Out in the field: Salary increments – don’t miss out!

Advice from PPTA’s intrepid field officers on salary increments.

A beginning teacher recently contacted her field officer, concerned that her salary increment on the base scale appeared to be overdue*

One step up the pay scale for every 1000 hours

Teachers joining the profession will start with a pay rate somewhere on the base salary scale depending on their qualification and credits for things like work experience. While these pay rates certainly need improving, teachers will progress up the pay scale until reaching the maximum pay rate for their qualification type. This progression (salary step increments) happens under both the secondary (STCA 4.2.3) and area school (ASTCA 3.7) collective agreements.

Permanent full-time and part-time teachers should move up one step after each full year (the date you are due to move is called your increment date). Non-permanent part-time teachers are different. They move one step up the scale after every 1000 hours of timetabled employment. As they are employed for fewer than 1000 hours a year these teachers will take more than one year to move each step up the scale and, as a precaution, should keep their own record of how many hours they are accumulating.

The employer must attest the teacher has met professional standards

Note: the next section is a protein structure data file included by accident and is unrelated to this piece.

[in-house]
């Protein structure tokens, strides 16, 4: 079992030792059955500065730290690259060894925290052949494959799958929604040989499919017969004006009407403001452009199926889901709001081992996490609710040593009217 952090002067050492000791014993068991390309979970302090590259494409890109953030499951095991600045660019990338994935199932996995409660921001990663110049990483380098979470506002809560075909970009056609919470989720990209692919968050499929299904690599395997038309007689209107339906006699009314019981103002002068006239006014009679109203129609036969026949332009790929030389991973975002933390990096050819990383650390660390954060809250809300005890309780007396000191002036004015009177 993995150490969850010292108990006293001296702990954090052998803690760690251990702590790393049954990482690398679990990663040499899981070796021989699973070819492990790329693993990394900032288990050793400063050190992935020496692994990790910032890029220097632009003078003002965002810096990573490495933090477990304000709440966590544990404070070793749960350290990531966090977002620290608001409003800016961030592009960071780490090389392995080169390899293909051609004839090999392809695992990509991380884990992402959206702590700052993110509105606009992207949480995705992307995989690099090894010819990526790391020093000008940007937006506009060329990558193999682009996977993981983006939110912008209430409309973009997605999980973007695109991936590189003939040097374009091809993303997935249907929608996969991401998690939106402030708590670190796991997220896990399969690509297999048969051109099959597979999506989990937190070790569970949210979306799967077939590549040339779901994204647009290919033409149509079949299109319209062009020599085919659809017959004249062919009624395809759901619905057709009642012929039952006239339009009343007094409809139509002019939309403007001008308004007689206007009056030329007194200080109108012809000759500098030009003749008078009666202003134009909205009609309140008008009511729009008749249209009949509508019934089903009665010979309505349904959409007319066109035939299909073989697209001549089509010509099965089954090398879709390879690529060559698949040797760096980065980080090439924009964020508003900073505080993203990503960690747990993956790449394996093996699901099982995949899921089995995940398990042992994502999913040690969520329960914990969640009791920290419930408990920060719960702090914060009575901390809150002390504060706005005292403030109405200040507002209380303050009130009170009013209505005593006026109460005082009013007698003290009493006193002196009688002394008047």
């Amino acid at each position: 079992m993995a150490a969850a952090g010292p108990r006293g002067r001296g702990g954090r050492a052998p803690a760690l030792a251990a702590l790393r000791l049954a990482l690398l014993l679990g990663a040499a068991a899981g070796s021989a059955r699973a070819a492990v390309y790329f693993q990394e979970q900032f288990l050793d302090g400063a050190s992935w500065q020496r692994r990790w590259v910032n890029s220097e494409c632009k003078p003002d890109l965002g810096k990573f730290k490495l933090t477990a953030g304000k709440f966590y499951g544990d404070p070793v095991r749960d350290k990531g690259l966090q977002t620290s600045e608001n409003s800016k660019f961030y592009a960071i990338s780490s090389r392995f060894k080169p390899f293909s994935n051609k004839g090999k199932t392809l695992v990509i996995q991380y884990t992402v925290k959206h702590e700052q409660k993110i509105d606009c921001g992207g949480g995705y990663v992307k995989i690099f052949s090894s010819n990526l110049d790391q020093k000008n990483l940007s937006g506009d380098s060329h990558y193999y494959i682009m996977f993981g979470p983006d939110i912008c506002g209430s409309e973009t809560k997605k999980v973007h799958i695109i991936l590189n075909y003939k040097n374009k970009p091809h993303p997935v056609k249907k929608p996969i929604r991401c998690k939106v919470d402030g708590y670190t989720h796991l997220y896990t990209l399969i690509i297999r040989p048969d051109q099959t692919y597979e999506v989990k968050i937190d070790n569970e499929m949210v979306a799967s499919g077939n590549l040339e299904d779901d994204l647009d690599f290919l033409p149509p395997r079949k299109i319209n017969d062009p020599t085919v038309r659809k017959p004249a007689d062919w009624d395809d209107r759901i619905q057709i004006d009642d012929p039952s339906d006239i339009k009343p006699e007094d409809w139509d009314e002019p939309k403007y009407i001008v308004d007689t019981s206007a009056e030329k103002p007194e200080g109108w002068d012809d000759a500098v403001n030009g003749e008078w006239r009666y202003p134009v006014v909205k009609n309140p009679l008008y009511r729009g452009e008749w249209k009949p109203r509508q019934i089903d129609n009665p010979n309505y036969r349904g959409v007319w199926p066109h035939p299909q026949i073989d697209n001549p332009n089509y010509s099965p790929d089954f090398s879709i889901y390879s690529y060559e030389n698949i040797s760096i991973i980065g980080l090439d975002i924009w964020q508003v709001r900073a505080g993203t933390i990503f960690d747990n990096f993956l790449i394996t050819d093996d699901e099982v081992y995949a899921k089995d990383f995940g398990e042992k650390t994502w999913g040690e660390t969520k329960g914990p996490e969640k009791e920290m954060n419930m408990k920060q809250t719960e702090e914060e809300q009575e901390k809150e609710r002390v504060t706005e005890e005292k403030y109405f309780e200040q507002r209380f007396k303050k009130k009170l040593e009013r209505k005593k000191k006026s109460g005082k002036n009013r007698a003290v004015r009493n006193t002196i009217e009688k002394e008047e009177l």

In all cases the employer must attest the teacher has met the appropriate professional standards (which are listed in Supplement 1 of the STCA, and Schedule 1 of the ASTCA). That principal must send the attestation form to Novopay/EPL to confirm the increment is due. Sometimes the employer sends the notification too late for the increase to be paid out on time. While annoying for the teacher, this is easily remedied - the notification is sent and the salary increase is backdated to when it was actually due.

The real problem arises when the employer won’t attest the teacher’s performance is satisfactory, and tries to withhold the increment. Any PPTA member who finds themselves in this situation should immediately contact their field officer.

A good-faith process must be followed

Salary increments can only be withheld where the employer has properly determined that the teacher’s performance is not satisfactory. This must follow a good-faith process, and be consistent with the collective agreement provisions around teacher performance. Under both the STCA and ASTCA these include that you get reasonable opportunities for appropriate and effective professional development and that if the employer has any concerns about a teacher’s performance then that teacher must be told. An employer is not allowed to withhold a salary increment without reasonable prior warning.

Witholding increments is rare

Withholding of increments is rare, mainly due to the very high quality of New Zealand secondary teachers. When it does occur the identified problems are usually solved within one or two school terms. The employer must put in place a specific programme of support and development to assist the teacher in meeting the required standards. Once the standards are met, the teacher receives the salary increment from that date, and this will then become their new increment date for future moves up the salary scale.

*In fact, the increment was not overdue, but came through later that month.

Feature Image by Wayan Parmana on Unsplash

Last modified on Tuesday, 27 November 2018 17:22